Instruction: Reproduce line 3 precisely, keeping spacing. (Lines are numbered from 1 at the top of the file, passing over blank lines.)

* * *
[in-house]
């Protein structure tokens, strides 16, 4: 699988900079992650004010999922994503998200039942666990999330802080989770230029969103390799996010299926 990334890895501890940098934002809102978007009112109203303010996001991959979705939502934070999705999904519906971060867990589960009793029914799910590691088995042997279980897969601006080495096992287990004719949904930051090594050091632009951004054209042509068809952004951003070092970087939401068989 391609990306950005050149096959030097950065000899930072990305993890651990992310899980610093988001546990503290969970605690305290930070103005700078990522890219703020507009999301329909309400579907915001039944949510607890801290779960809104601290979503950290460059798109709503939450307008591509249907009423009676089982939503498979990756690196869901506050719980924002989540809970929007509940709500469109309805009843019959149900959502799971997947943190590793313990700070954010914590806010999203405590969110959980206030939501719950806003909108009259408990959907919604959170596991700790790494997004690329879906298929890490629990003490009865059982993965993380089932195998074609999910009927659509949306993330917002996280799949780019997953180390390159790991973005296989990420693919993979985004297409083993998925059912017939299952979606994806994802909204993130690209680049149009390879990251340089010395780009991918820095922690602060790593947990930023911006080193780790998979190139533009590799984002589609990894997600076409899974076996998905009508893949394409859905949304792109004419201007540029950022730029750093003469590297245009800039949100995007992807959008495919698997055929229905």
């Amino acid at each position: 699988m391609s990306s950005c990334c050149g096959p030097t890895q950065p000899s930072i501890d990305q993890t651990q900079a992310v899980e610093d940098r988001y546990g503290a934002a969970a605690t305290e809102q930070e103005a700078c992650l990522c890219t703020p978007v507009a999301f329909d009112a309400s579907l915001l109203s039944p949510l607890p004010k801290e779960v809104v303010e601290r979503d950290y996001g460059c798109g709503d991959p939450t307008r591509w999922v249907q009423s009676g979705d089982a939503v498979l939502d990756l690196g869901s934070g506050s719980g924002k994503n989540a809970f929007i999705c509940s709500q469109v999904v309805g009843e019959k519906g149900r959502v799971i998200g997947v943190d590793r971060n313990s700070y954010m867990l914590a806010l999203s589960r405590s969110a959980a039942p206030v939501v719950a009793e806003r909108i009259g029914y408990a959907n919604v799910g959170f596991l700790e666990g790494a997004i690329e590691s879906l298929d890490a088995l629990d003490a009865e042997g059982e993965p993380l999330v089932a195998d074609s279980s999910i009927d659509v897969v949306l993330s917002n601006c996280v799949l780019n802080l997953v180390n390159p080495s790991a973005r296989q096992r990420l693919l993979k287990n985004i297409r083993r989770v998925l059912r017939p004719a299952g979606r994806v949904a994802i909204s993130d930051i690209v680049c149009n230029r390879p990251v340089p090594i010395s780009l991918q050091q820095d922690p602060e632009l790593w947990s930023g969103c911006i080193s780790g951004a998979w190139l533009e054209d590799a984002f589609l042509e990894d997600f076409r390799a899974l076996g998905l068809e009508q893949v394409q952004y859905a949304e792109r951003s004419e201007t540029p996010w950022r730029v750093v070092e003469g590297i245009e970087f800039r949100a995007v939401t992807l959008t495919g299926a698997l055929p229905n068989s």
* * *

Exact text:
């Amino acid at each position: 699988m391609s990306s950005c990334c050149g096959p030097t890895q950065p000899s930072i501890d990305q993890t651990q900079a992310v899980e610093d940098r988001y546990g503290a934002a969970a605690t305290e809102q930070e103005a700078c992650l990522c890219t703020p978007v507009a999301f329909d009112a309400s579907l915001l109203s039944p949510l607890p004010k801290e779960v809104v303010e601290r979503d950290y996001g460059c798109g709503d991959p939450t307008r591509w999922v249907q009423s009676g979705d089982a939503v498979l939502d990756l690196g869901s934070g506050s719980g924002k994503n989540a809970f929007i999705c509940s709500q469109v999904v309805g009843e019959k519906g149900r959502v799971i998200g997947v943190d590793r971060n313990s700070y954010m867990l914590a806010l999203s589960r405590s969110a959980a039942p206030v939501v719950a009793e806003r909108i009259g029914y408990a959907n919604v799910g959170f596991l700790e666990g790494a997004i690329e590691s879906l298929d890490a088995l629990d003490a009865e042997g059982e993965p993380l999330v089932a195998d074609s279980s999910i009927d659509v897969v949306l993330s917002n601006c996280v799949l780019n802080l997953v180390n390159p080495s790991a973005r296989q096992r990420l693919l993979k287990n985004i297409r083993r989770v998925l059912r017939p004719a299952g979606r994806v949904a994802i909204s993130d930051i690209v680049c149009n230029r390879p990251v340089p090594i010395s780009l991918q050091q820095d922690p602060e632009l790593w947990s930023g969103c911006i080193s780790g951004a998979w190139l533009e054209d590799a984002f589609l042509e990894d997600f076409r390799a899974l076996g998905l068809e009508q893949v394409q952004y859905a949304e792109r951003s004419e201007t540029p996010w950022r730029v750093v070092e003469g590297i245009e970087f800039r949100a995007v939401t992807l959008t495919g299926a698997l055929p229905n068989s």